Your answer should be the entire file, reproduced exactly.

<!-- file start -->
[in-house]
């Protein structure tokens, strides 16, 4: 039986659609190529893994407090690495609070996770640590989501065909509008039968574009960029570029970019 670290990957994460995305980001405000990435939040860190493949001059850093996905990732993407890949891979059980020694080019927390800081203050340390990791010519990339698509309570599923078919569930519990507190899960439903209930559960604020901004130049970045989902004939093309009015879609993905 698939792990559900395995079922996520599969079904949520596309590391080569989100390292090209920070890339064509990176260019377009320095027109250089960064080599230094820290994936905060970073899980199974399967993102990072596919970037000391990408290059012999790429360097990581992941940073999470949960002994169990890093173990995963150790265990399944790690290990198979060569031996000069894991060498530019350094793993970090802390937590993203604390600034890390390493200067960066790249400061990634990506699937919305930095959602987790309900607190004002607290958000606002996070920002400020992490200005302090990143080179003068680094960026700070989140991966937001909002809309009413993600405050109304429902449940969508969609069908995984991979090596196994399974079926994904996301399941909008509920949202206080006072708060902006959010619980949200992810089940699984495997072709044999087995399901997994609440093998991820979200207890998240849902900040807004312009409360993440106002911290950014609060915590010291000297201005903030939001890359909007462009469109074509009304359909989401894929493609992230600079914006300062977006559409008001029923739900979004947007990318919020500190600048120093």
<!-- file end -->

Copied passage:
[in-house]
């Protein structure tokens, strides 16, 4: 039986659609190529893994407090690495609070996770640590989501065909509008039968574009960029570029970019 670290990957994460995305980001405000990435939040860190493949001059850093996905990732993407890949891979059980020694080019927390800081203050340390990791010519990339698509309570599923078919569930519990507190899960439903209930559960604020901004130049970045989902004939093309009015879609993905 698939792990559900395995079922996520599969079904949520596309590391080569989100390292090209920070890339064509990176260019377009320095027109250089960064080599230094820290994936905060970073899980199974399967993102990072596919970037000391990408290059012999790429360097990581992941940073999470949960002994169990890093173990995963150790265990399944790690290990198979060569031996000069894991060498530019350094793993970090802390937590993203604390600034890390390493200067960066790249400061990634990506699937919305930095959602987790309900607190004002607290958000606002996070920002400020992490200005302090990143080179003068680094960026700070989140991966937001909002809309009413993600405050109304429902449940969508969609069908995984991979090596196994399974079926994904996301399941909008509920949202206080006072708060902006959010619980949200992810089940699984495997072709044999087995399901997994609440093998991820979200207890998240849902900040807004312009409360993440106002911290950014609060915590010291000297201005903030939001890359909007462009469109074509009304359909989401894929493609992230600079914006300062977006559409008001029923739900979004947007990318919020500190600048120093």